The Board of the North Bay Mattawa Conservation Authority didn't get its wish, as the government refused to hold off passing a controversial bill that will allow the provincial government to have control over land development permitting decisions.
But Board Chair Dave Mendicino now wants to move forward.
"With the passage of Bill 229, Schedule 6 related to the Conservation Authorities Act, including the last-minute amendments made at Committee, is now a reality we’ll have to deal with," he told BayToday. "The Board, together with many municipal and conservation authority voices throughout the province, wanted to see Schedule 6 pulled from the Bill to allow for more discussion about the impacts. But now that it is passed, we need to focus on the regulations the province will be developing."
Mendicino believes some of the 11th hour changes that were made are positive.
"It allows for citizen appointments to the board and allows conservation authorities to issue stop-work orders under certain conditions. But there are many unanswered questions about how this will be implemented and the timelines surrounding the transition. The regulations will be key and our challenge will be operationalizing the changes.
"The province has indicated that there will be an avenue for discussion surrounding the regulations and we need to focus our attention on ensuring these reinforce the watershed management approach to the work we do without burdening the resources of municipalities and the conservation authority."
But Peter Tabuns, NDP critic for Energy and the Climate Crisis says the legislation will rip powers from conservation authorities and allow developers to override environmental protections:
"Doug Ford's actions make him a threat to Ontario's water, soil and air, and to the health and safety of Ontarians," said Tabuns in a news release. "Ford plowing ahead with a plan that lets developers pay to pollute the water and pave over vital wetlands despite a chorus of opposition from environmental experts is jeopardizing the need for Ontario to avoid the worst impacts of climate change. We will continue to oppose this dangerous, short-sighted law. Every PC MPP that voted to prop up Ford’s destruction of the environment should be ashamed.”
The Ontario government passed Bill 229 on Tuesday, including Schedule 6, which amends the Conservation Authorities Act, stripping power from local conservation authorities.
Schedule 6 is a small part of the COVID-19 recovery bill, Bill 229, but now gives the final say on zoning and building permits and other environmentally sensitive issues to the province.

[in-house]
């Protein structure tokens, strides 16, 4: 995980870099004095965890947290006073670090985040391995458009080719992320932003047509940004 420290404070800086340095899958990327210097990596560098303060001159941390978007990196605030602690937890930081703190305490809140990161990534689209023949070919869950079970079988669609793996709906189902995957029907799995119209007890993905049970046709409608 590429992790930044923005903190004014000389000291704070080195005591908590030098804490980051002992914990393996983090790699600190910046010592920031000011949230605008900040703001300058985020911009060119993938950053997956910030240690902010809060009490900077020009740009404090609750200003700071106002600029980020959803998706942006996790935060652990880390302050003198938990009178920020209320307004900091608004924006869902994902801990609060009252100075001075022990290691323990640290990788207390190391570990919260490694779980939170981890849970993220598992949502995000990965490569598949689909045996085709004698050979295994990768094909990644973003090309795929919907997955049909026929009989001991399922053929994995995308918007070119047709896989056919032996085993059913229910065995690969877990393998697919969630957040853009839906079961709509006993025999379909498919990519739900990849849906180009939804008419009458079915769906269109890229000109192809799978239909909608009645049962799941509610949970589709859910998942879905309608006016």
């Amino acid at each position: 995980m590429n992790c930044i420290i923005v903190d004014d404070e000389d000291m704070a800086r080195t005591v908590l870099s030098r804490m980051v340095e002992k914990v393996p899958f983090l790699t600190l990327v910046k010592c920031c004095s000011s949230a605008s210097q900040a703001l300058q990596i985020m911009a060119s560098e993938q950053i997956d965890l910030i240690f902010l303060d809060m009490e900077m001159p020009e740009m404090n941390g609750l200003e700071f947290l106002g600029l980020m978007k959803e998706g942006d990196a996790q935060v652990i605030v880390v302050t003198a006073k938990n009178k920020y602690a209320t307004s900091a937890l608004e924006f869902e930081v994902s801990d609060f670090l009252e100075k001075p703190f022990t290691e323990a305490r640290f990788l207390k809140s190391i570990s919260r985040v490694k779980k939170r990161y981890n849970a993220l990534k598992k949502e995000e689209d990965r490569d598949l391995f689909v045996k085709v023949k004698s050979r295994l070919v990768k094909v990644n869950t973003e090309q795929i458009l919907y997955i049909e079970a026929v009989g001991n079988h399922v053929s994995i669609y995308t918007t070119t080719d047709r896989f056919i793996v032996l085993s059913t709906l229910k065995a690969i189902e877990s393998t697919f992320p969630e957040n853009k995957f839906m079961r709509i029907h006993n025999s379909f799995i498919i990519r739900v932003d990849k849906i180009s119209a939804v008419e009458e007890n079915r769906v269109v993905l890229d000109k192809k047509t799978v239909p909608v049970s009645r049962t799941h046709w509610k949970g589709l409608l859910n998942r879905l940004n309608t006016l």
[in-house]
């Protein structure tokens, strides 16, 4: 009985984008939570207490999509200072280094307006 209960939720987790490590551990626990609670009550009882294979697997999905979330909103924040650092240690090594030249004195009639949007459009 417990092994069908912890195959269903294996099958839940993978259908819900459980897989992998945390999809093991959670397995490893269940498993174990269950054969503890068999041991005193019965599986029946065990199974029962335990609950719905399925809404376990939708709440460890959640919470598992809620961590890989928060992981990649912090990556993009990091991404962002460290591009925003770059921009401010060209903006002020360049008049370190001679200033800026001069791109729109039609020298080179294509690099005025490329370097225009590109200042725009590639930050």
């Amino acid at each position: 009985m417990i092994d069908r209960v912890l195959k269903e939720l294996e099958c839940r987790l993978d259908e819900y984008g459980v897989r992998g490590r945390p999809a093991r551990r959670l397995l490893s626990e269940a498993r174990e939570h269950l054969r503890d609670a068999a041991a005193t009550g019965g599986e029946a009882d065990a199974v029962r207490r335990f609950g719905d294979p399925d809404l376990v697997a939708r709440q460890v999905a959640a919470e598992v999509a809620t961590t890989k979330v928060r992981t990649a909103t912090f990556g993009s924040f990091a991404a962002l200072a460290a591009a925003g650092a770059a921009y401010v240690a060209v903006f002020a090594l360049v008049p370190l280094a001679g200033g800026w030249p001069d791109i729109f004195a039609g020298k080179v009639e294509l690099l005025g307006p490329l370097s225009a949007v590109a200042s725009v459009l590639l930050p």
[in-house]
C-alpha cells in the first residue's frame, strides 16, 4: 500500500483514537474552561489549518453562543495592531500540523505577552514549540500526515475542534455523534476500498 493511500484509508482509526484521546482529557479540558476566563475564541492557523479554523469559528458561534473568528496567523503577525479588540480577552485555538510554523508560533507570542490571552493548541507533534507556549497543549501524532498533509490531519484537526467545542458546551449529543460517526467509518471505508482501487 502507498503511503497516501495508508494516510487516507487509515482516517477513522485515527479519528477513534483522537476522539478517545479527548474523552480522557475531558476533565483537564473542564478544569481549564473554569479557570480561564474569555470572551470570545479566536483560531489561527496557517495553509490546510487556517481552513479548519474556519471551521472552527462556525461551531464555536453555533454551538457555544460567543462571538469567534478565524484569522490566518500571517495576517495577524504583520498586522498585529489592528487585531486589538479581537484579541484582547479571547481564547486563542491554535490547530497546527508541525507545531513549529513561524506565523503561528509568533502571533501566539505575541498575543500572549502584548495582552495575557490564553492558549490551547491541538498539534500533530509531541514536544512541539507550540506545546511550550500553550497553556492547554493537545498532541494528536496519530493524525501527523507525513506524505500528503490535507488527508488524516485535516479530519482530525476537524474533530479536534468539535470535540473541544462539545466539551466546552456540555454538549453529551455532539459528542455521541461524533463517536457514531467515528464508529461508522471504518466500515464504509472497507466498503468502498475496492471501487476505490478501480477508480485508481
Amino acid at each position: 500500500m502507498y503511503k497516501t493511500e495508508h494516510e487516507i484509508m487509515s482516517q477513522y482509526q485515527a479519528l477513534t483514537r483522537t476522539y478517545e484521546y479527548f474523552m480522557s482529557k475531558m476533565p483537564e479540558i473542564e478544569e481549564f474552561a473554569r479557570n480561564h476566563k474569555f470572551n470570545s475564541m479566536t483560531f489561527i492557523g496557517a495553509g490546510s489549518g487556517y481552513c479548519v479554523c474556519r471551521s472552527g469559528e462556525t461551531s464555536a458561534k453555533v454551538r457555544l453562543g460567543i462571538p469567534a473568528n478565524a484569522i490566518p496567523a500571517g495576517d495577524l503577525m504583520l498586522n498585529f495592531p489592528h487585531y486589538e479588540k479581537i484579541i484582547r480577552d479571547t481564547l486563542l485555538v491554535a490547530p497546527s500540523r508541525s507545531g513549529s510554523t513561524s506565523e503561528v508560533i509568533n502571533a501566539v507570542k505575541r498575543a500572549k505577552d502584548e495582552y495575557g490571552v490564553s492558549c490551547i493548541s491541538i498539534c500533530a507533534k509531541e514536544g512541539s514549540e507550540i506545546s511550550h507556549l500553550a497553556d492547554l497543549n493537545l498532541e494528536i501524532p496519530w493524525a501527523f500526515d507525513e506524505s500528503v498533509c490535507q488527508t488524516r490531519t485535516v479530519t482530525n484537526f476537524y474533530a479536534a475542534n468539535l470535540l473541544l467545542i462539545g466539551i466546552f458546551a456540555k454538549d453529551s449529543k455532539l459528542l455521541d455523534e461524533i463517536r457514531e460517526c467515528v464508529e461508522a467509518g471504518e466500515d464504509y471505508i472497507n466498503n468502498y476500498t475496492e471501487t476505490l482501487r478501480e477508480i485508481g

"At the local level it means that some decisions on permits, whether it's to issue a permit or repeal a permit or cancel a permit, some of those decisions could be made by the minister at Queen's Park," said Conservation Sudbury general manager, Carl Jorgensen.
"It doesn't mean that's going to happen with every permit. We're going to continue doing most of our business the way we have been, however if we get into a situation where it's a stalemate between the conservation authority and the person who has applied for the permit, it's possible that they can appeal to the minister and they can override us."
Meanwhile, the Wilderness Committee, made up of Mississaugas of the Credit, Anishnabeg, Chippewa, Haudenosaunee and Wendat Territories, said the move negated 12 years of efforts to reconcile forestry operations with legislation in the province’s Endangered Species Act by granting a permanent exemption for logging from complying with provisions to protect and recover species-at-risk in the province.
“The Ford government is abandoning any serious attempts at preserving biodiversity and the province’s reputation for sustainable forestry,” said spokeswoman Katie Krelove.
"It permanently exempts forestry companies licensed through the Crown Forest Sustainability Act from the prohibitions preventing the killing and destroying of species at risk habitat as well as provisions to protect and recover habitat. Worse still, Schedule 8 removed the ability of the minister of the environment, conservation, and parks to issue a species protection order or a habitat protection order to halt or alter forestry operations, even in circumstances where significant harm to an endangered species will result.
“This is a huge blow to the health of forest-dependent wildlife such as woodland caribou, wood turtles, Blanding’s turtles, and migratory songbirds,” said Krelove. “Requirements under the Crown Forestry Act are merely to minimize harm to species-at-risk — they cannot replace legal protections under the ESA.”
Elizabeth Hendriks, vice-president of restoration and regeneration, World Wildlife Fund-Canada said, “This amendment will lead to a ‘pay to pave’ approach which we’ve already seen fail many times over. It is expensive and ineffective to just ‘recreate’ wetlands somewhere else — and won’t address the concerns of our non-partisan and science-based Conservation Authorities. In the middle of a biodiversity and climate crisis, this government is choosing to put communities and wildlife at risk.”
With files from Sudbury.com.